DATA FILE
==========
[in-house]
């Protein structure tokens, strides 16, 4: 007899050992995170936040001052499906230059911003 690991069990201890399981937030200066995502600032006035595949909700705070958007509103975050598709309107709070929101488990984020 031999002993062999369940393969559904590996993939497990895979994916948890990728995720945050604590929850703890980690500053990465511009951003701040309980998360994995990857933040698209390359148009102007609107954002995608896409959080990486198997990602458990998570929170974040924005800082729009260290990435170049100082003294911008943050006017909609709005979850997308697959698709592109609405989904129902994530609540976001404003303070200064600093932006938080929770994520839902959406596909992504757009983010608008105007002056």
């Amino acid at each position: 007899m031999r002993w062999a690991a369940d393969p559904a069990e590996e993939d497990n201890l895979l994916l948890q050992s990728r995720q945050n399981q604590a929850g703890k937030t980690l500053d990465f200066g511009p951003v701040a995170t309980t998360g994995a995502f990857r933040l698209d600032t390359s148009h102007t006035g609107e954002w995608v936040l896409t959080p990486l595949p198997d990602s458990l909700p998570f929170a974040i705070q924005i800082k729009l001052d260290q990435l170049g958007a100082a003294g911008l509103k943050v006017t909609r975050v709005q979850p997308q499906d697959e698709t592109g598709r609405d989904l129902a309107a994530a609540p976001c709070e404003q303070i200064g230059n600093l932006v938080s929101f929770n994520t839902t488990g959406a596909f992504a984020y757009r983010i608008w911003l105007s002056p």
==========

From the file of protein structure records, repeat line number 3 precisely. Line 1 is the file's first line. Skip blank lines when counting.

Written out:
């Amino acid at each position: 007899m031999r002993w062999a690991a369940d393969p559904a069990e590996e993939d497990n201890l895979l994916l948890q050992s990728r995720q945050n399981q604590a929850g703890k937030t980690l500053d990465f200066g511009p951003v701040a995170t309980t998360g994995a995502f990857r933040l698209d600032t390359s148009h102007t006035g609107e954002w995608v936040l896409t959080p990486l595949p198997d990602s458990l909700p998570f929170a974040i705070q924005i800082k729009l001052d260290q990435l170049g958007a100082a003294g911008l509103k943050v006017t909609r975050v709005q979850p997308q499906d697959e698709t592109g598709r609405d989904l129902a309107a994530a609540p976001c709070e404003q303070i200064g230059n600093l932006v938080s929101f929770n994520t839902t488990g959406a596909f992504a984020y757009r983010i608008w911003l105007s002056p």